Guarding the GSH-antioxidant System

Because the GSH-antioxidant system is the predominant guardian against oxidative stress, it is proposed that maintaining its integrity can support against telomere erosion and “stress-induced” premature onset of accelerated aging.

Scientific research suggests that a variety of consistent behaviors in humans in-vivo are available to alter the amount of oxidative stress placed on cells of the body.

Among factors thought to adversely affect telomeres are smoking, drinking heavily, obesity, and chronic psychological stress (1-3). On the other hand, meditation, socialization, and regular exercise are associated with longer telomeres (1-3).

In addition, studies suggest diet and supplementation habits can be help preserve telomere integrity. Some choices linked with longer telomeres are:

  • consuming higher amounts of omega-3 fatty acids
  • obtaining higher amounts of vitamin D, maintaining a healthy weight, eating a diet higher in dietary fiber (particularly insoluble fiber)
  • drinking green tea regularly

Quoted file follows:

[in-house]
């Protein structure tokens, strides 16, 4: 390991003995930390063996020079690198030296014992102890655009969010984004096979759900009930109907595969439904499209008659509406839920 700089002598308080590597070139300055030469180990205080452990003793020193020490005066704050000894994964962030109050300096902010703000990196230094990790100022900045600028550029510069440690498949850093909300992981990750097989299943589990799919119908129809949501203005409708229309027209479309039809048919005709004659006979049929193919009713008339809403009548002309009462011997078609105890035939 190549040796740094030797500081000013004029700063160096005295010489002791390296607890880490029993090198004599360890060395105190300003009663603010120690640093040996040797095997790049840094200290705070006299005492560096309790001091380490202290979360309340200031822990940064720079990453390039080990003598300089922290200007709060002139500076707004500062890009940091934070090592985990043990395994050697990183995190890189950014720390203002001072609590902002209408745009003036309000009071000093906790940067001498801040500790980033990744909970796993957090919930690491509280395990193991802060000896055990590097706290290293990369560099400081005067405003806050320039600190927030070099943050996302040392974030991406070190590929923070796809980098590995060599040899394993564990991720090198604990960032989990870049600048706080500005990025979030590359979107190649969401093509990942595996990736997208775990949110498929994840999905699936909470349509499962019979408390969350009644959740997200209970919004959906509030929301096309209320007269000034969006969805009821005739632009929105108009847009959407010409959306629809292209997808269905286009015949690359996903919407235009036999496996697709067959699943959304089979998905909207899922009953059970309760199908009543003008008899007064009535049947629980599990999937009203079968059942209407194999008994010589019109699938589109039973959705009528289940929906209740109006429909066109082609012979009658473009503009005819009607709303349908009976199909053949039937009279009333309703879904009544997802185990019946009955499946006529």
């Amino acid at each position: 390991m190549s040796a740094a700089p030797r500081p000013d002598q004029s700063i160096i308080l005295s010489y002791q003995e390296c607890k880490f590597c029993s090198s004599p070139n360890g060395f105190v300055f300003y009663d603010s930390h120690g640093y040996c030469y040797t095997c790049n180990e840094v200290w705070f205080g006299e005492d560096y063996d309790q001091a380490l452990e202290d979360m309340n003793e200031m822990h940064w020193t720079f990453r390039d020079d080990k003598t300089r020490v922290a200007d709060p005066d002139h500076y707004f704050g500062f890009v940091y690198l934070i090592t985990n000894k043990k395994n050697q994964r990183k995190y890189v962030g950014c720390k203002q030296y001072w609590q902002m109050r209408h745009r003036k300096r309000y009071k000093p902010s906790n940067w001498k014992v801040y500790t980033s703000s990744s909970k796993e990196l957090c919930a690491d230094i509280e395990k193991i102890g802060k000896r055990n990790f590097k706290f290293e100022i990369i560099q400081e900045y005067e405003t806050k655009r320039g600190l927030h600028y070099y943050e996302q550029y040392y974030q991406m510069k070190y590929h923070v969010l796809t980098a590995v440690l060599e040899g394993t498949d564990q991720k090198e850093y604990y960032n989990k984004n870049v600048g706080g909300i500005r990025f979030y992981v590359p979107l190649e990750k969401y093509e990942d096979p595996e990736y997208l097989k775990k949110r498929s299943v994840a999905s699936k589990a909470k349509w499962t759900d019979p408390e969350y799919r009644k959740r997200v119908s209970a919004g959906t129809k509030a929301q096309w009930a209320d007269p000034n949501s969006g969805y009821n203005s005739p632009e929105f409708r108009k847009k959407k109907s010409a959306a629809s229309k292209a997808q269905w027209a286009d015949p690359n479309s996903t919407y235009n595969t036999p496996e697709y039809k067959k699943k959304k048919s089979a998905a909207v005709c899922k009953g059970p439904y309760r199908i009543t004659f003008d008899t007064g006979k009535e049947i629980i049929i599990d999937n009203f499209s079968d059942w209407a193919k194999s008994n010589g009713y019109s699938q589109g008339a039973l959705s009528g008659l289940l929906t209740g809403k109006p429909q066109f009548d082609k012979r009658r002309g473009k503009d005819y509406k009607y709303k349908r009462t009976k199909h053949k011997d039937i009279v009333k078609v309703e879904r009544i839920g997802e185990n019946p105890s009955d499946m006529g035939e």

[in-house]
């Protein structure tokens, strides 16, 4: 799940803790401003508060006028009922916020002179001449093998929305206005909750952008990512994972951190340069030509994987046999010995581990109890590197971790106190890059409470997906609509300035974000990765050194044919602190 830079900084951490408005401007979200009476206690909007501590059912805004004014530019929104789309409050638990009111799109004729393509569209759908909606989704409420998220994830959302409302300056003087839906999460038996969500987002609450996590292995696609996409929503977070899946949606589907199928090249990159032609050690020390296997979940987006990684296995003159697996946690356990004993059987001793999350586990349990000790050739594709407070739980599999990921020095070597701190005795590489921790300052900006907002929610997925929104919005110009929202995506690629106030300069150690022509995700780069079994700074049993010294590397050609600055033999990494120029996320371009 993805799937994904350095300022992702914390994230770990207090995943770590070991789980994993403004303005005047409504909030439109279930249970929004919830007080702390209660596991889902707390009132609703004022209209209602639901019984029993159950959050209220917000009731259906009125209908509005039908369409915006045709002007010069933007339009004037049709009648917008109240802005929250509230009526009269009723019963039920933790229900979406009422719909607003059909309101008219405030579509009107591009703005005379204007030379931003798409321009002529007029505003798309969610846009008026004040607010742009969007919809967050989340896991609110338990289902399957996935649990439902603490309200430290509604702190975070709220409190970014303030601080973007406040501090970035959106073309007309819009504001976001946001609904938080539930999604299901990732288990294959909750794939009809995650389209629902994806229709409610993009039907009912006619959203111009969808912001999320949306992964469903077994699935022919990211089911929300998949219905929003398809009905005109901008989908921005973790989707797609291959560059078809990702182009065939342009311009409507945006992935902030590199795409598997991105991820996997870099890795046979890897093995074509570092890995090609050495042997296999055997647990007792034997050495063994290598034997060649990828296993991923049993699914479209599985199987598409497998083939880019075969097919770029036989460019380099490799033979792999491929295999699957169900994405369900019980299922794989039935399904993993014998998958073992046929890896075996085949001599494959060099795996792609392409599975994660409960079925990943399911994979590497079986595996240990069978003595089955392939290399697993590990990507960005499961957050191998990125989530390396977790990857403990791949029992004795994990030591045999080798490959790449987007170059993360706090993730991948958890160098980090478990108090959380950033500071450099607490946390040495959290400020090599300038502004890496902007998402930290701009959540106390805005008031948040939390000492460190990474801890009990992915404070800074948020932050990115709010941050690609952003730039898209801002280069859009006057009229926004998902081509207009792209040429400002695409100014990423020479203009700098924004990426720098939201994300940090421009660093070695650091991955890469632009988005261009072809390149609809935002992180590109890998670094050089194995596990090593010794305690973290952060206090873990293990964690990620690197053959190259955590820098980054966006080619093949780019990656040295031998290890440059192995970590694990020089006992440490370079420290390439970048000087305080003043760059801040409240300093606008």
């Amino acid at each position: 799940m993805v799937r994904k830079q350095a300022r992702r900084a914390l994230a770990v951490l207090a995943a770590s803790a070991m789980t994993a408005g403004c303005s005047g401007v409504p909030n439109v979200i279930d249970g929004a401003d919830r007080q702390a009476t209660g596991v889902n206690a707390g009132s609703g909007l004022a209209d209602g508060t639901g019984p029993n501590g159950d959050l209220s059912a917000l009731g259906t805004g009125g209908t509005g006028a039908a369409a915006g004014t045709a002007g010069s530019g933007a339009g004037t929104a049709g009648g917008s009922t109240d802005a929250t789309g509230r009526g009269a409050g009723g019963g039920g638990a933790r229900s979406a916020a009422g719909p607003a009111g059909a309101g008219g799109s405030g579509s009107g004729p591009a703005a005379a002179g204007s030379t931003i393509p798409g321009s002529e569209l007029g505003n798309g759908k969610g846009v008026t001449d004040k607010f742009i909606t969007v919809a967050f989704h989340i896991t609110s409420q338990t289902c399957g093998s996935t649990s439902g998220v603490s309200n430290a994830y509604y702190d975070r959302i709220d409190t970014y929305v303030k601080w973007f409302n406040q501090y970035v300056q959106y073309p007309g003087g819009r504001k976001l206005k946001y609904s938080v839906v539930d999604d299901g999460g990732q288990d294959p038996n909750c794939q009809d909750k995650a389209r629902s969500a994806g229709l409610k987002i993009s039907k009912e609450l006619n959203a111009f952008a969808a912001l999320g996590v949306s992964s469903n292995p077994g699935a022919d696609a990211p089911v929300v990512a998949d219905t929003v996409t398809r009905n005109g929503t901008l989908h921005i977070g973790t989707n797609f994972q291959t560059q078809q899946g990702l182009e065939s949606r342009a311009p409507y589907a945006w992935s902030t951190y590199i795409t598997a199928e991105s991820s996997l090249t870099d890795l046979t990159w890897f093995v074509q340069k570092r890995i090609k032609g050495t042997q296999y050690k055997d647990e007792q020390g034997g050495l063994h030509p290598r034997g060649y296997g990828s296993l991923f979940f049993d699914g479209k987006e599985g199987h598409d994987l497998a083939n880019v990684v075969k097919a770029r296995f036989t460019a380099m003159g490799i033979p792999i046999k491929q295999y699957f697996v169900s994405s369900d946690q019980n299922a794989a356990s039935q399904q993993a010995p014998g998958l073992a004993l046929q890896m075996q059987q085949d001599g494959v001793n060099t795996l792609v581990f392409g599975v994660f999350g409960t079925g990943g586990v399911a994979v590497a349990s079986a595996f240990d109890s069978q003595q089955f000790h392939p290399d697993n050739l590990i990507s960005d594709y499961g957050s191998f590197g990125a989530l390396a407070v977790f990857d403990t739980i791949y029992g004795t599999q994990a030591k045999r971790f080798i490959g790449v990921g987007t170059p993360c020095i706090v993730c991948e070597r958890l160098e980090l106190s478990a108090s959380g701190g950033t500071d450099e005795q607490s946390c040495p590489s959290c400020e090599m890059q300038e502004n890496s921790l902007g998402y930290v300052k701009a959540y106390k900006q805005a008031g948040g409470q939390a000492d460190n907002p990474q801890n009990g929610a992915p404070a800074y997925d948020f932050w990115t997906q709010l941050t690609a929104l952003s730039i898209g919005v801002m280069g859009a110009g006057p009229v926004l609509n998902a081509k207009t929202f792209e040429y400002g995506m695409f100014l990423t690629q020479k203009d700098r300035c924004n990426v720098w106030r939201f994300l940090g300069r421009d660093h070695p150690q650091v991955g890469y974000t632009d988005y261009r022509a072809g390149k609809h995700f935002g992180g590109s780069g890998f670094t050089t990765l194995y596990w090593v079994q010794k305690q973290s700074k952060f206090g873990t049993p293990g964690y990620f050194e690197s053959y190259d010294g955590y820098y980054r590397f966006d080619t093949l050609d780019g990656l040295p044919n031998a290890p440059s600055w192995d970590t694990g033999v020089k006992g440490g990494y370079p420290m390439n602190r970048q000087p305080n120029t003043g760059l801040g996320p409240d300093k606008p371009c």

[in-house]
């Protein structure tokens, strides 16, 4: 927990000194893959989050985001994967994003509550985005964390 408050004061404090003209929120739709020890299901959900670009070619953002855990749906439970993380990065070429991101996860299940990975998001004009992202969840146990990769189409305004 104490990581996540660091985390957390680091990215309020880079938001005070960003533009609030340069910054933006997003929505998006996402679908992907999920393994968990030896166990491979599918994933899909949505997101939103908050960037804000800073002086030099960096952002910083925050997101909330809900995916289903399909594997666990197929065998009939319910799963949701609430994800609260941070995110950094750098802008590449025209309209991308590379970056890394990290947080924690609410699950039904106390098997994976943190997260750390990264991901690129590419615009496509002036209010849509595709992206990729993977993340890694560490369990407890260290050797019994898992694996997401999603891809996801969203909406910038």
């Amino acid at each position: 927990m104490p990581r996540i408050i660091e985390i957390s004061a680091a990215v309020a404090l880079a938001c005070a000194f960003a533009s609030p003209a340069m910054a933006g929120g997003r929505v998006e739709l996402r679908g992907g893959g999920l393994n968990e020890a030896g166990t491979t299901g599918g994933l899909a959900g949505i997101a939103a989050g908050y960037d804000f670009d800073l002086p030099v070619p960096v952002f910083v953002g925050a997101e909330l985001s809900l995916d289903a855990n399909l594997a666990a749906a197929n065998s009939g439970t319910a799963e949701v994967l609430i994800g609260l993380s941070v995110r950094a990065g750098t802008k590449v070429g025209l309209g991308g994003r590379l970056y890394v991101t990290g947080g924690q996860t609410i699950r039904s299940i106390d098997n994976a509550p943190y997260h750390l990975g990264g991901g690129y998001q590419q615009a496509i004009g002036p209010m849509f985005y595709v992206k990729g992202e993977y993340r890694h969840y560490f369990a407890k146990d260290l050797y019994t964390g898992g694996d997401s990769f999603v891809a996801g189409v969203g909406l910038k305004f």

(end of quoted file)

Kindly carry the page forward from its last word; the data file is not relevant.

• and taking a quality multivitamin (containing sufficient amounts of B vitamins, vitamins A, C, and E) daily (4)

Whey to Glutathione

Another method to gain optimal  protection against oxidative stress and telomere attrition is by using methods to naturally increase the levels of glutathione in the body by way of regular ingestion of whey protein, according to recent studies (5-7).

Bioactive whey protein,” as one study calls it, provides a high concentration of the amino acids cysteine, glutamate, and glycine. These amino acid precursors are used in the synthesis of glutathione by the enzyme GSH-synthase. Several studies have shown that bioactive whey protein can dramatically raise the levels of glutathione in the cells of the body without side effects (5 & 6). Increases in levels of circulating glutathione from whey are associated with a stronger immune system and greater capacity of detoxification.

Whey also offers other anti-aging benefits such as protection against sarcopenia (the loss of muscle and strength with age) and by supporting weight management through increases of thermogenesis and satiety.

Supplementing to Optimize Telomere Protection